A Darwin business has been forced to back-pay 16 employees almost $40,000 after they did not receive night-shift penalty rates for three years.
The employees, who were trainees at the business, did not receive their full entitlements because their employer thought only qualified workers were entitled to penalty rates for working night shifts.
The business was sprung by the Fair Work Ombudsman earlier this month. However, it cooperated fully with Fair Work inspectors and promptly reimbursed all of the money it owed to its employees.
The incident was the largest recovery following a series of investigations conducted by Fair Work across Darwin and Alice Springs.
The operator of a caravan park in Alice Springs was also stung by the employer watchdog, agreeing to back-pay 26 reception and cleaning staff $13,000 for missing out on weekend penalty rates and their minimum hourly rates between 2013 and 2014.
Ten shop assistants at a Darwin sandwich bar also received back-pay from their employer after they missed out on $11,800 in minimum hourly rates and weekend penalty rates.
Overall, more than $94,000 in lost wages and entitlements was back-paid by more than six businesses in the recent crackdown.
Ben Tallboys, senior associate at Russell Kennedy Lawyers, told SmartCompany while there are exceptions – such as vocational placements – trainees performing work should be treated the same as qualified workers.
“An organisation should make sure they obtain advice before deciding to not classify a trainee as an employee, because the consequences of getting it wrong can be severe as this situation shows,” he says.
Sarah Lock, principal consultant at Workplace Law Specialists in Brisbane, agrees.
“As a trainee they get the same entitlements as other employees, such as annual leave, sick leave, public holidays and breaks under Modern Awards,” Lock says.
“Employers also need to know about entitlements for their training, like whether they get paid to attend training and who pays for the training fees. An employee can’t be paid trainee pay rates just because they are new to a job or are being trained in a new task.”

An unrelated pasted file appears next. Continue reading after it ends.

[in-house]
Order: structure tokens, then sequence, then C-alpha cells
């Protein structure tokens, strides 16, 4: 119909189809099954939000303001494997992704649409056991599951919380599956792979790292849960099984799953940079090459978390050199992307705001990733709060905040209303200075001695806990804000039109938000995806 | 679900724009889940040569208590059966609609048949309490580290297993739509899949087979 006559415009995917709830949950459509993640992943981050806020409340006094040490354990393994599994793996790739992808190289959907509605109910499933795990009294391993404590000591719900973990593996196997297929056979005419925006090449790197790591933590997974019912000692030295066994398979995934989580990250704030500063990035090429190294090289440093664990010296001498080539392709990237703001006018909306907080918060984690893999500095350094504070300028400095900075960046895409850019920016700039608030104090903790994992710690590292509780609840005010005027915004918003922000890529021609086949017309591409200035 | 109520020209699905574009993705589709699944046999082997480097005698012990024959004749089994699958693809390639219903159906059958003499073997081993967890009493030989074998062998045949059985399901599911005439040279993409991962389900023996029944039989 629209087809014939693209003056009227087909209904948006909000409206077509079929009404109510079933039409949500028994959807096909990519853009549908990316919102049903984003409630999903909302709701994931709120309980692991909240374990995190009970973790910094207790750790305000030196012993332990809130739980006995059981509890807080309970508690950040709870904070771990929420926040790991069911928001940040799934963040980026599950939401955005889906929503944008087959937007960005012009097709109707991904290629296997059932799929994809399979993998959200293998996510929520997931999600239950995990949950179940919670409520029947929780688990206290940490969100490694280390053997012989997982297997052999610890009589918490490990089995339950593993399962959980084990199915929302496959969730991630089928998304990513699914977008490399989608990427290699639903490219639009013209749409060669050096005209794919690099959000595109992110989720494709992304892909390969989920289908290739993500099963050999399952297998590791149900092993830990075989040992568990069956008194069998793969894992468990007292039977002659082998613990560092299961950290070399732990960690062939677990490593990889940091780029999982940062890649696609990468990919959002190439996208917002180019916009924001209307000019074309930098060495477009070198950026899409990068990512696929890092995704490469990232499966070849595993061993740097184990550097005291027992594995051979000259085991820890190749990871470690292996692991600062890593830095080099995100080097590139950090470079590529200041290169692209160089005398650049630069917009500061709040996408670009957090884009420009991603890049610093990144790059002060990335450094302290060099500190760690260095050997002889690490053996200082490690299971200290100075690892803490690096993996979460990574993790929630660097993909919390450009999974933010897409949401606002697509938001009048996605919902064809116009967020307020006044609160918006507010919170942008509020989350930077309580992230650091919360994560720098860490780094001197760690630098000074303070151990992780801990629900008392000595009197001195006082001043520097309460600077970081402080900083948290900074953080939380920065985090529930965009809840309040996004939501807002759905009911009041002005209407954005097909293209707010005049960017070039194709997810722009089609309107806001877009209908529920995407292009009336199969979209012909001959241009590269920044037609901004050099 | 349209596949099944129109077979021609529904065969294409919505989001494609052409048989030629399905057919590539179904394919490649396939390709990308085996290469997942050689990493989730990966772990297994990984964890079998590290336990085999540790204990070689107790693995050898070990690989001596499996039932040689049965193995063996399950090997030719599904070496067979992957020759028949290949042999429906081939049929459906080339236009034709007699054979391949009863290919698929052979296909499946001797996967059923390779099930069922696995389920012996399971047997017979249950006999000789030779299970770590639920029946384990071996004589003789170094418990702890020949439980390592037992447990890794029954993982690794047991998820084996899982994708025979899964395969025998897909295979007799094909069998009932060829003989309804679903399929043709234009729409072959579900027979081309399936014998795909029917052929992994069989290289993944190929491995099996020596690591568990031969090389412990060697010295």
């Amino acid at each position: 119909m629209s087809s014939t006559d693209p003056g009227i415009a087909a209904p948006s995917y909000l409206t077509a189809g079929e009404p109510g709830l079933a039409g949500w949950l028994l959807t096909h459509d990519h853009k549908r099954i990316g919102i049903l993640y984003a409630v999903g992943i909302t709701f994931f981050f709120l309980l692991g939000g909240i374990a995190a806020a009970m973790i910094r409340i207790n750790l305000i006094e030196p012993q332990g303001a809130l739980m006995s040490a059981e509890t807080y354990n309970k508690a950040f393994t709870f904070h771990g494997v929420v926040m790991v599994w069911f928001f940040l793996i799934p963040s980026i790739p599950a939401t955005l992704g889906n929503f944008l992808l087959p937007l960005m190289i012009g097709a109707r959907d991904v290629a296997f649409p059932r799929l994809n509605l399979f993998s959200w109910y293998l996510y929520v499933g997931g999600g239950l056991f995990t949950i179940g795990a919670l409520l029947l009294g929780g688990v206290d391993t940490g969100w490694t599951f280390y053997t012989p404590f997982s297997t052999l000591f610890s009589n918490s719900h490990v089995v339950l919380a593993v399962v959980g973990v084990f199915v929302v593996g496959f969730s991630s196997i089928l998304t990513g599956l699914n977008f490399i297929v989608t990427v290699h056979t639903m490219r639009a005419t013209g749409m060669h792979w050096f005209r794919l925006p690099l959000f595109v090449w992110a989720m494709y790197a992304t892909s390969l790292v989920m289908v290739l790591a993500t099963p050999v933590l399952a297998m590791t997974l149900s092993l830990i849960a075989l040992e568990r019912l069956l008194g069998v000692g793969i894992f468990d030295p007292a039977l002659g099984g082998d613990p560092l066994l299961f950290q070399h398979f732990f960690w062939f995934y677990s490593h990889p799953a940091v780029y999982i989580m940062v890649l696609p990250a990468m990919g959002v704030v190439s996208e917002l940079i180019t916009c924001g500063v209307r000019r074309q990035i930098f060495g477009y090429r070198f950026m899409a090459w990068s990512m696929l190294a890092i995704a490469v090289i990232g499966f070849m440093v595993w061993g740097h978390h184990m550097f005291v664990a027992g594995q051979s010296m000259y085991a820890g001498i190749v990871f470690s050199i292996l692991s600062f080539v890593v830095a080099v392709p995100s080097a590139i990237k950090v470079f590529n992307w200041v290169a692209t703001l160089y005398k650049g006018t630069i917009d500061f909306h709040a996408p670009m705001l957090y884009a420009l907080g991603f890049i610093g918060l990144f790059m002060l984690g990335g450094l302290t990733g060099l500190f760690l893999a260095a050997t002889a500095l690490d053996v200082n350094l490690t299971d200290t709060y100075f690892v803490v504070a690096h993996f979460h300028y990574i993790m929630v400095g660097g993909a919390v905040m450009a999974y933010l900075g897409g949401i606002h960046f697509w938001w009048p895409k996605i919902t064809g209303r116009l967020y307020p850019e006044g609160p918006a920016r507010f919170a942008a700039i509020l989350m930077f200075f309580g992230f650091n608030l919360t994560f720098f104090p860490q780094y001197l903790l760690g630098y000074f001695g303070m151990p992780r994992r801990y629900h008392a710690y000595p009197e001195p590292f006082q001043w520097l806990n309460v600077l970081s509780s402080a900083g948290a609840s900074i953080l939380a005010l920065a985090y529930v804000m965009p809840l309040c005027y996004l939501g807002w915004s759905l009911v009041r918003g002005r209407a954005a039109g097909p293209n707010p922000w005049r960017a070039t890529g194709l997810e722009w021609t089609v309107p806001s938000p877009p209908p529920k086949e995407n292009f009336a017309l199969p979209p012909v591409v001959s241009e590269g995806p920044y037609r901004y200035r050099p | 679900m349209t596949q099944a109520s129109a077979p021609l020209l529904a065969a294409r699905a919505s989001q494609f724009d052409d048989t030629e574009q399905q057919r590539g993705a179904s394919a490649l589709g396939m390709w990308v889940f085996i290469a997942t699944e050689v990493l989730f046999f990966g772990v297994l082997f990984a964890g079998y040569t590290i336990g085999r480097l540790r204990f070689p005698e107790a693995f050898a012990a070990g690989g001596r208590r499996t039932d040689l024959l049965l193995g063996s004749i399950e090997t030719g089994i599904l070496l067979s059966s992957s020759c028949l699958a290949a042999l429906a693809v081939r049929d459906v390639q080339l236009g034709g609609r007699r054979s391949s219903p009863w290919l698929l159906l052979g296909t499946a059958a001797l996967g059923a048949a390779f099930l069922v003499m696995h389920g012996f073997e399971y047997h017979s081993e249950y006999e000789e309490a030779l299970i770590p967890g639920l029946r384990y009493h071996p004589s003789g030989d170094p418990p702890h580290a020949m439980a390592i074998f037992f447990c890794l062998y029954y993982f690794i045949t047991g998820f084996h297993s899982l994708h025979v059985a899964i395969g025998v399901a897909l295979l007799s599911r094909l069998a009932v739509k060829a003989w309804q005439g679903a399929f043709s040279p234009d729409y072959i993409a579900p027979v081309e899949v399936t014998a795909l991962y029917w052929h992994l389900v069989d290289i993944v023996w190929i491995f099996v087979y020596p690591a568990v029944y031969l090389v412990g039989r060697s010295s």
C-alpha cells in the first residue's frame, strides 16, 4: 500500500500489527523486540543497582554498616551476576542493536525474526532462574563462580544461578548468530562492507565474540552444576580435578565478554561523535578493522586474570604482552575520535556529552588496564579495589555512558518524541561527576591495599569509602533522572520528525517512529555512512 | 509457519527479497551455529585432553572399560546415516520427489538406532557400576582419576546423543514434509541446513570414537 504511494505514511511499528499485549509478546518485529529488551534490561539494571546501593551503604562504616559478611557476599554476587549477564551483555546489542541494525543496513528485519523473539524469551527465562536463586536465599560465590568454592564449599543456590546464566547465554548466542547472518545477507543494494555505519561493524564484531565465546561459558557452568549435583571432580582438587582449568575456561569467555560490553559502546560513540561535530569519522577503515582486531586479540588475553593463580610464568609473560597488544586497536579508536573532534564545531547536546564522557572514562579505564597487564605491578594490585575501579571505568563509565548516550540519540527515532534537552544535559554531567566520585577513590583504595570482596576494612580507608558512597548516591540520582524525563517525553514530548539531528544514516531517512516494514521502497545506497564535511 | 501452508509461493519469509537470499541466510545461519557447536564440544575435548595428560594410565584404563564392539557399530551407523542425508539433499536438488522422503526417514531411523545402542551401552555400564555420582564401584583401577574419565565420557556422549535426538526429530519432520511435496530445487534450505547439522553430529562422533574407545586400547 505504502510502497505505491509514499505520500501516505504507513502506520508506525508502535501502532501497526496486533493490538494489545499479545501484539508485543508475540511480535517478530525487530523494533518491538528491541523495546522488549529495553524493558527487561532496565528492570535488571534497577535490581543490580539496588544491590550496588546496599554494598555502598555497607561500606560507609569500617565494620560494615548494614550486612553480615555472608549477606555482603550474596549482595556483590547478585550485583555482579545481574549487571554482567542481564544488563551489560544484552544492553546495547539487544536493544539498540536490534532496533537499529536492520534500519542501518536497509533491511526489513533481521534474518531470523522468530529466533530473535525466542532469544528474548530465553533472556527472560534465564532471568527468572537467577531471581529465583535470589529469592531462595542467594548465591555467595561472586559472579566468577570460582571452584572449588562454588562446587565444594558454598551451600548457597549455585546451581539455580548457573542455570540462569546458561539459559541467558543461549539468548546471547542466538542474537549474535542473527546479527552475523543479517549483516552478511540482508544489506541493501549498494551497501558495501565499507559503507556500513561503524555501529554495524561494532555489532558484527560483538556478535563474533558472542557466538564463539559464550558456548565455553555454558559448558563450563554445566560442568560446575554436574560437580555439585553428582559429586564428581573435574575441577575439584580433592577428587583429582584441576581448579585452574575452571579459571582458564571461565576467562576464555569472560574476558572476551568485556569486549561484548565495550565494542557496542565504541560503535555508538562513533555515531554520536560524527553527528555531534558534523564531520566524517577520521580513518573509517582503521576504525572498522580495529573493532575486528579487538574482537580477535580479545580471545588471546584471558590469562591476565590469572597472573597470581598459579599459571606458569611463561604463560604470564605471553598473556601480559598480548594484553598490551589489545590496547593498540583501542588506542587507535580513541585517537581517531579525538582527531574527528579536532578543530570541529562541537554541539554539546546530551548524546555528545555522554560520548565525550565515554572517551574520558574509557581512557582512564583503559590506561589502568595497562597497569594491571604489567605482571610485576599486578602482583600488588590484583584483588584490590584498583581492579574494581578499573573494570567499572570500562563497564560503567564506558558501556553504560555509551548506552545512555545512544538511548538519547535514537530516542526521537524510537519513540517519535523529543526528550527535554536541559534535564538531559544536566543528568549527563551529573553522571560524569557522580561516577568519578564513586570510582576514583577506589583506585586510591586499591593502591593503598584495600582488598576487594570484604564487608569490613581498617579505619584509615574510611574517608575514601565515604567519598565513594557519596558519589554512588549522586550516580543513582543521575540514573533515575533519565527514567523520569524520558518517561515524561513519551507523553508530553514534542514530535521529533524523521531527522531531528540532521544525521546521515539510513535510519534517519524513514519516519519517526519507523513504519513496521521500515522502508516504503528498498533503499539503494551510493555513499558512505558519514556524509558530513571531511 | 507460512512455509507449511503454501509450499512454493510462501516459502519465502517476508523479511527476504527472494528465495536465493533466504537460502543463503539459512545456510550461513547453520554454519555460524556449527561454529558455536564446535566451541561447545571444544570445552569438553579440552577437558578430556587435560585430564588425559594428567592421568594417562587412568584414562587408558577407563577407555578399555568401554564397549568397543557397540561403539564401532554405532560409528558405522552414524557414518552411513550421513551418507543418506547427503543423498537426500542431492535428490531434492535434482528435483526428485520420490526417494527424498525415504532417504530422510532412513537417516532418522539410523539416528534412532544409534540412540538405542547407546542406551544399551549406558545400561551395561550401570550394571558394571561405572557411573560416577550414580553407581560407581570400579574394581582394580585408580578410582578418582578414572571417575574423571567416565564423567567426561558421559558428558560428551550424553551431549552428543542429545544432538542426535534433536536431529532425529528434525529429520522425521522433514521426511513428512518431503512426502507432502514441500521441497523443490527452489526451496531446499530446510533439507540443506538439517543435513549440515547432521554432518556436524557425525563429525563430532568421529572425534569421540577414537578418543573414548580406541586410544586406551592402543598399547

But Tallboys points out that the recent back-payments in the Northern Territory show the employer watchdog is willing to take a less adversarial approach for businesses unknowingly breaking the law.
“This is also another reminder that the ombudsman is focused on co-operative outcomes when dealing with employers who honestly get things wrong,” he says.
Fair Work Ombudsman Natalie James said in a statement she was confident the underpayments were “genuine mistakes” and it was pleasing that all of the employers have now put in place processes to make sure the underpayments are not repeated.
“When we find mistakes, our preference is to educate employers about their obligations and assist them to put processes in place to ensure future compliance,” she said.
“A small mistake left over time can easily result in a hefty bill for back-payment of wages – so it is important employers get it right in the first place.”
James pointed out that while a number of businesses in the Northern Territory were stung, the majority of employers do the right thing by their workers and “get it right” when it comes to complying with workplace laws.
“We find that most mistakes are due to a lack of awareness of workplace laws, rather than employers deliberately doing the wrong thing,” she said.